Bathroom bill, abortion funding targeted by activists’ lobbying

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BOSTON – More than 50 Bay State residents, all with passionately held pro-family views, rallied in the State House Wednesday and fanned out to lobby lawmakers on bills that could affect public funding for abortion providers, the future of sex education, and personal privacy while expanding access for transgender persons to public bathrooms and school locker rooms.

The Massachusetts Family Institute and its president, Andrew Beckwith, led the day of advocacy among members of the House of Representatives and Senate. Topping the activists’ list of legislation was a proposal introduced last month by state Rep. James Lyons (R-Andover) demanding an end to the practice of steering taxpayer money to a leading abortion provider, Planned Parenthood.

Following the airing of several undercover videos purporting to show officials of the tax-exempt women’s health organization openly acknowledging the practice of selling fetal organs and body parts to research clinics, several states halted the flow of state taxpayer money into its coffers.

Earlier this week, Ohio Gov. John Kasich signed a Planned Parenthood public funding ban into law, making the Buckeye State the 10th to take that action and drawing the ire of Planned Parenthood President Cecile Richards. She accused Kasich, a Republican presidential contender in Tuesday’s primary election, of “proudly eliminating care for expectant mothers and newborns” in addition to a host of other health services.

But Beckwith pointed out that his organization and other pro-life advocacy groups aren’t trying to block women’s access to health care. He referred to Centers for Medicare & Medicaid statistics that show that Massachusetts is home to about 270 federally qualified health clinics that don’t provide abortions.

“These are places that aren’t going to make health-care decisions when treating a woman that are based upon whether her fetus comes out intact or not because they can get more money out of it,” Beckwith said.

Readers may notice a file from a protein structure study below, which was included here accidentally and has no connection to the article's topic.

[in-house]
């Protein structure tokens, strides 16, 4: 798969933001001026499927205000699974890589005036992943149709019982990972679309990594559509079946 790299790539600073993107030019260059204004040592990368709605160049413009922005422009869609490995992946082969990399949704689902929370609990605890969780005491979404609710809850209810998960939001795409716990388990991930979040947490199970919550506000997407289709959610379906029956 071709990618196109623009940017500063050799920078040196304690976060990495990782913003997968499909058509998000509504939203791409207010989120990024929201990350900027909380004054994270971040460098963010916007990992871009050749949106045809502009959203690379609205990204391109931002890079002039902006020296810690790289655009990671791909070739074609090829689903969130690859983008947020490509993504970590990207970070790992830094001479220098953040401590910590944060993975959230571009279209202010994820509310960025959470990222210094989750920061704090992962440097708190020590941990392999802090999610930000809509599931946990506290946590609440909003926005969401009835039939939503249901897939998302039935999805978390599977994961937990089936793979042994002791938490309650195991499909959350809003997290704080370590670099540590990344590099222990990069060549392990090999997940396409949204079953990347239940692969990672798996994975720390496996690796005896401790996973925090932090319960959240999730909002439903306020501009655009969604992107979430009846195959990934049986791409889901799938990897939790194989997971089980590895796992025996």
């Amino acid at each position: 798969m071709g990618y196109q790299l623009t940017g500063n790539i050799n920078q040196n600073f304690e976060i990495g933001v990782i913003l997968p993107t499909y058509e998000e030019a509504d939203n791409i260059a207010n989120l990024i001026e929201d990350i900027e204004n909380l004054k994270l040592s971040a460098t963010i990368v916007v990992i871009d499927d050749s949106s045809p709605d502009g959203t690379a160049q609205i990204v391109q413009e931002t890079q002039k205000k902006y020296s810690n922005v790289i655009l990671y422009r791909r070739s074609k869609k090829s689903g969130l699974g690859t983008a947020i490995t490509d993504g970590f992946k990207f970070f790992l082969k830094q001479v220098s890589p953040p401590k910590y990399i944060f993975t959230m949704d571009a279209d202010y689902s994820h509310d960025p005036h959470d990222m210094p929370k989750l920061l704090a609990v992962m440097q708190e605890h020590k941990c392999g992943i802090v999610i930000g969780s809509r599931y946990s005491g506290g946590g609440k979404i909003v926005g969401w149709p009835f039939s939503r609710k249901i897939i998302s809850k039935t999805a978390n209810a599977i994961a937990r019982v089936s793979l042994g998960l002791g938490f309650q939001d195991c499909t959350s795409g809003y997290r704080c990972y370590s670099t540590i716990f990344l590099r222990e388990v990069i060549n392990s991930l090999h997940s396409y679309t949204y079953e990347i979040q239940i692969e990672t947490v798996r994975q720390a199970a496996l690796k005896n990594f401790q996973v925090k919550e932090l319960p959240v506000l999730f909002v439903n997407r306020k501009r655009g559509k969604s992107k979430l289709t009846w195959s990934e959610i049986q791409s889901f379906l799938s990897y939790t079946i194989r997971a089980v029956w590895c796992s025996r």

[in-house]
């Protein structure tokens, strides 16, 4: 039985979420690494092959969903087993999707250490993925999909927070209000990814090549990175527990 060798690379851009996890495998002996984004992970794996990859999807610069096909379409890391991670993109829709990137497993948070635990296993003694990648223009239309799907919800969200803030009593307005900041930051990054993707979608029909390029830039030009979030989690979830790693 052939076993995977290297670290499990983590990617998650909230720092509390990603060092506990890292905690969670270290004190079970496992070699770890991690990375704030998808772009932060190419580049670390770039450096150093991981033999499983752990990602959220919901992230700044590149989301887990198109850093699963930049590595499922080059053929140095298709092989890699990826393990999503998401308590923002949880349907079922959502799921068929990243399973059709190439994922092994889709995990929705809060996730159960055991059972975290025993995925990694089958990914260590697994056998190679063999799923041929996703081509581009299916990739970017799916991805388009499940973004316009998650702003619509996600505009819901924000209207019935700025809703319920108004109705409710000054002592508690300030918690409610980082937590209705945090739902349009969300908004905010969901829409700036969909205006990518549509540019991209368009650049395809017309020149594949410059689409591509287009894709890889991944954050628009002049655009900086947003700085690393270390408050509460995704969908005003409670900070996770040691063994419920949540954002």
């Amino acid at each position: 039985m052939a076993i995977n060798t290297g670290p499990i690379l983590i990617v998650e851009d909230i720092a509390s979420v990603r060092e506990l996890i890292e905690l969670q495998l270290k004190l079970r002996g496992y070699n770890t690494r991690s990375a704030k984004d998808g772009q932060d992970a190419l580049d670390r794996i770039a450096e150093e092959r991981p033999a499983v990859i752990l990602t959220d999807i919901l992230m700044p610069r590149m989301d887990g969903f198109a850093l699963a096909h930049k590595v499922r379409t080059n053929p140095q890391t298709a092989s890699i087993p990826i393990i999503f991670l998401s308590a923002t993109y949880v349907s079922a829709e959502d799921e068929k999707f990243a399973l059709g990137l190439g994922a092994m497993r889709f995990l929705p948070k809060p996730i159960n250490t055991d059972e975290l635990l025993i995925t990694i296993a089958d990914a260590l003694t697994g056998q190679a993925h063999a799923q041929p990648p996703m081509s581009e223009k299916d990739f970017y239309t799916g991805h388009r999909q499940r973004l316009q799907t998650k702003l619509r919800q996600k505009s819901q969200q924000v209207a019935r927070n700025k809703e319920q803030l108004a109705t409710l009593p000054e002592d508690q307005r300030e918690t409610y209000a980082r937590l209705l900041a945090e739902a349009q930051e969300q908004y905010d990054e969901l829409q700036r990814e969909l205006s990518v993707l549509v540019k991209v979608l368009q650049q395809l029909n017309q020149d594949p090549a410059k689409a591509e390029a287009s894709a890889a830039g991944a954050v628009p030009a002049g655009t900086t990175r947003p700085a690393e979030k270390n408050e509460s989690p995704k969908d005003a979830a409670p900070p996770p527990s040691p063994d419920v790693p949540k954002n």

In the current fiscal year, $5.3 million has been earmarked “for the provision of family health services” in the state budget.

The online version available for viewing at the state Legislature’s website doesn’t say exactly where that money is headed, but a review of spending statistics available from the Massachusetts Open Checkbook website shows that as of Feb. 16, the Planned Parenthood League of Massachusetts has spent more than $1.1 million in state funds since the July 1 start of fiscal 2016.

Over the preceding three fiscal years, records show Planned Parenthood received nearly $6.8 million in state funding.

Beckwith also recounted the experience of one advocate during Wednesday’s lobbying in which she was assured by a lawmaker that taxpayer dollars weren’t being handed to Planned Parenthood.

“One woman brought this bill up to her state legislator, who I won’t name, and he said, ‘hey, don’t worry – Planned Parenthood is not in the budget,’ but that’s obviously not the case,” Beckwith said. “She explained it to him and he was amazed.”

“This stuff is byzantine – I had to ask Jim Lyons’ aide to walk me through it,” Beckwith said. “We’re even educating representatives here today.”

Part of that money helps ensure healthy paychecks for five top employees at Planned Parenthood League of Massachusetts, where Lyons said their salaries range from $160,000 to $250,000 a year.

“We’re very specific in our legislation that we don’t want money to go to Planned Parenthood,” Lyons said in an interview Wednesday. The bill was filed with state Rep. Joseph D. McKenna (R-Webster).

Despite the Democratic control of the House, Lyons said, “at some point it will have to have a hearing and at that point we’ll make the case as to why.”

The most recent filings to the federal Internal Revenue Service available, for 2013, show that Dianne Luby, then the state Planned Parenthood chief executive, received more than $272,000 in pay while the organization listed more than $32 million in assets.

Lyons pointed out that Luby’s successor, former state Rep. Martha M. Walz (D-Boston), moved into the post after sponsoring a bill that established so-called buffer zones around Planned Parenthood clinics in Massachusetts to deter pro-life protesters.

The U.S. Supreme Court later determined that such buffer zones were unconstitutional.

As for Planned Parenthood’s funding, Lyons questioned the propriety of using tax dollars to pay for procedures that a significant segment of the public opposes.

“I also think people are starting to take notice of the size of the organization,” he said a about the clinic operator. “You’ve got an organization that has $32 million worth of assets and their executives making these types of salaries. At the same time, we can’t fund education or meals-on-wheels for our seniors – we’re spending millions each year to fund Planned Parenthood?”

A hearing date has not yet been set for the Lyons-McKenna bill.